I consider myself one of the subset of developers who see software development as craftsmanship. Quality matters.

This was not always the case; early on in my career, I was very much of the mentality of “If it works, it ships” or the ever present excuse “But Does It Work?”. And for a time, when I was the lone developer of my own department, it worked. Sure there were pleanty of times where I went into a codebase I had written and had no idea what my past self had written while on a caffeine binge, but it just took me some time to figure it out and reason about it; I set my own deadlines anyway, so what was a few more days or hours regroking code I had written.

It wasn’t until I had my first employee in my department that I began to come to a to the realization that programming languages were languages not meant to just to communicate intent to computers, but often more importantly to communicate intent to other developers. I couldn’t just create my own words and rules in english and expect others to follow them. Shout-out to Jimmy Zelinskie, that employee who showed me the reasons why Quality Matters.

I quickly came to the realization that the larger the team, the more important code quality and following conventions and styleguides was. Luckily for me, python has a set of styleguides and rules to follow. At the most basic level, you have PEP8, which most people know and follow. Most editors will even help you out so you can write pep8 compliant code.

Following the trend that larger teams mean higher standards for code quality, when I tried to follow that pattern out to writing my first few open source projects, I was terrified to show my code to the world. “What if I am doing it wrong” or “What if this makes me look stupid”, questions that I now know every developer goes through, plagued me. I looked around at all of these other open source projects and I saw a few things that helped alleviate my fears; badges.

As a tangent, I understand that my obsession with code badges on repos is silly and most of them are empty proxy metrics for code quality. Things like coverage cyclomatic complexity scores are great to see at a glance, and convey stability and reliability, but are easily gamed metrics if they are the true measuring stick of quality. Code readibility is the most important metric of code quality, and that takes a developer reading your code and easily understanding your intent to grade it, not some automated script. But in this case badges, and my obsession with them, helped at least superficially get over my fear of publishing code.

When I speak about badges, I mean: Badges These little pill things people put at the time of their to show some stats about their repo. The one that intrigue me most, is this Health badge as shown above on my first open source project: py-mailinator.

The health badge is a metric maintained by It was generated on code push, it would pull in your code and run a suite of python code qualitiy tools against it. It would generate a list of messages from things like Code Smells, Style Guide Infractions, Erroneous Code and give a grade to your code. The report looks something like Report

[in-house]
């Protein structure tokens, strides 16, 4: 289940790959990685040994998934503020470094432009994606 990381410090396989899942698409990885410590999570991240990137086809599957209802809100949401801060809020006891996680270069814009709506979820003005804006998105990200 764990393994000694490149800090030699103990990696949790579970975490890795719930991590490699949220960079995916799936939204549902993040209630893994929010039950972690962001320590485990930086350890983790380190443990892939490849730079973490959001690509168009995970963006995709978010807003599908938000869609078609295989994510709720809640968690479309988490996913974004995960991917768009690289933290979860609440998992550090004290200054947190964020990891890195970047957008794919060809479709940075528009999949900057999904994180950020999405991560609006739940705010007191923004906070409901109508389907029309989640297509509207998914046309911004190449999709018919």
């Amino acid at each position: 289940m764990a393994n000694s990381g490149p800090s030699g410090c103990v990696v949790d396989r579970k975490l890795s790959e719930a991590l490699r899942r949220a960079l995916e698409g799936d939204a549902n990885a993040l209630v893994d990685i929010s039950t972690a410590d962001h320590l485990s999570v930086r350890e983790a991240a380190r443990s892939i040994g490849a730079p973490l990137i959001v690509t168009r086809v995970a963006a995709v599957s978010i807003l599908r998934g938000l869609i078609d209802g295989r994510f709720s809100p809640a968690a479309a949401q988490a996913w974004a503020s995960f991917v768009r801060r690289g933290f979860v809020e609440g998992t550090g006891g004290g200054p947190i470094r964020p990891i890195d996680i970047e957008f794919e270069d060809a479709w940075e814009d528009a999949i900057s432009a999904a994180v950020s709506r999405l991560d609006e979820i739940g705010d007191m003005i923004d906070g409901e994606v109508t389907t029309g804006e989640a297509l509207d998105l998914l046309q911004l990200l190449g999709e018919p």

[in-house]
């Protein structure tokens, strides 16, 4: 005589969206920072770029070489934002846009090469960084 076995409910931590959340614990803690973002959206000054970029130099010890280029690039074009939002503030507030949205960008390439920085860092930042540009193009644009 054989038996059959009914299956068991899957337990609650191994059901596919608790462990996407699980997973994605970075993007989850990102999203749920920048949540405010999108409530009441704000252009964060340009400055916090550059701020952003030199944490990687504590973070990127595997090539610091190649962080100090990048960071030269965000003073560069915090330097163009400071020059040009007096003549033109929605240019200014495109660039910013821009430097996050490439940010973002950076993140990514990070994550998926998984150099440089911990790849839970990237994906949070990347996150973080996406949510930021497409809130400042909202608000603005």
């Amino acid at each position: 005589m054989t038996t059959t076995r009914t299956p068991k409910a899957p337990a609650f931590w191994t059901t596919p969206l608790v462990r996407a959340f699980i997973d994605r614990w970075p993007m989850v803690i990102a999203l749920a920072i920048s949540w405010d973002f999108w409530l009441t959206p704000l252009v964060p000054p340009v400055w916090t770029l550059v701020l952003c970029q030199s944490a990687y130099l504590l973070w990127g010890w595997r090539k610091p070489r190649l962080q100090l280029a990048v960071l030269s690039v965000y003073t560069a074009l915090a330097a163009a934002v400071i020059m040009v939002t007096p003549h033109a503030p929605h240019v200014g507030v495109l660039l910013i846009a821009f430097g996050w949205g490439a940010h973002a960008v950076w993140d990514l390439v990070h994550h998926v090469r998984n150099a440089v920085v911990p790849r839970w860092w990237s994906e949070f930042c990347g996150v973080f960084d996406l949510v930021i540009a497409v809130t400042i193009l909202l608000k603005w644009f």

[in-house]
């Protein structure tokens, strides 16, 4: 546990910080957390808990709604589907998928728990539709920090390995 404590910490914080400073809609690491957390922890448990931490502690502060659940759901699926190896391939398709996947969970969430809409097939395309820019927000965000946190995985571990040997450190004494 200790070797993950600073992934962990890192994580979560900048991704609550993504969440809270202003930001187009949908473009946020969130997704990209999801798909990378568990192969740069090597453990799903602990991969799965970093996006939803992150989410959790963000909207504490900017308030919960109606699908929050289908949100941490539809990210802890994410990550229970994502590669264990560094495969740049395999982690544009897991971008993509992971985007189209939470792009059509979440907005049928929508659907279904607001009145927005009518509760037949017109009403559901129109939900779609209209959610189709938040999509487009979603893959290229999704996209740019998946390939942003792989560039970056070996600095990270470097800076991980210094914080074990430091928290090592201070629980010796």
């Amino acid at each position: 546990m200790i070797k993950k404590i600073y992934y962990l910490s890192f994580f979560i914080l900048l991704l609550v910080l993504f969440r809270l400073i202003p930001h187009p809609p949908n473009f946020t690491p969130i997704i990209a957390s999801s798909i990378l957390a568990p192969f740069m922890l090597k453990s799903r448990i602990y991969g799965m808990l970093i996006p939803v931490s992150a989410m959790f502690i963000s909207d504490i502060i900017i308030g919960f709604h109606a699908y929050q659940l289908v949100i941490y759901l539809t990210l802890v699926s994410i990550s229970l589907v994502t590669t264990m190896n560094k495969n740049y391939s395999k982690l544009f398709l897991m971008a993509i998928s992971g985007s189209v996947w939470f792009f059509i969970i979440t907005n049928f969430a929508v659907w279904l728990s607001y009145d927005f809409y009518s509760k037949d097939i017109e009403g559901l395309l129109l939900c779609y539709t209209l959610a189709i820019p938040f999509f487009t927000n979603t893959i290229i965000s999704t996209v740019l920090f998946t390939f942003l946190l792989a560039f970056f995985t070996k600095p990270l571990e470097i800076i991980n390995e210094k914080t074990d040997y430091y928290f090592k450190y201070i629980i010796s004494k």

This worked great for my python code, especially when working on an open source project by myself. I would commit some code, check the problems with it, and correct them; it was my automatic code review for python standards. My problem with Landscape came when I wanted to use the tool on non-open-source projects. My personal projects I wanted to keep private, but still keep all of the wonderful reports and high code quality.

Enter Prospector. Prospector, is the open source tool built by Landscape that does all of the code reporting that powers their service. Under the hood, it just runs other open source code quality tools such as:

  • pep8
  • pylint
  • pyflakes
  • mccabe complexity
  • dodgy
  • pydocstyle
  • pyroma
  • vulture
  • frosted

It has a single runner for all of the above, and easy to use YAML configuration file that allows you to configure which tools to use, and which options on those tools to set. It is a one stop shop for all things python code quality.

The docs are quite extensive, and go over the different uses and how to set it up as a CI tool, so you can fail your build on quality infractions. It has a few modes of strictness:

  • verylow
  • low
  • medium
  • high
  • veryhigh

as well as the flags test-warnings and doc-warnings to enabled quality checking on tests and comments/doc strings.

I like to start projects on veryhigh, and turn off the warnings that no longer serve me as they come up. Warning, the veryhigh stictness level can be very pedantic, and will slow you down until you are used to writing very compliant code the first time around. I would recommend starting with the default strictness of medium, cleaning up all the errors, testing it with high, see how many flags are introduced, and following the path of least resistance.

Prospector is now a default part of all of my python projects build tools and CI process. For solo development it has defiantly pushed me strongly in the direction of better code quality.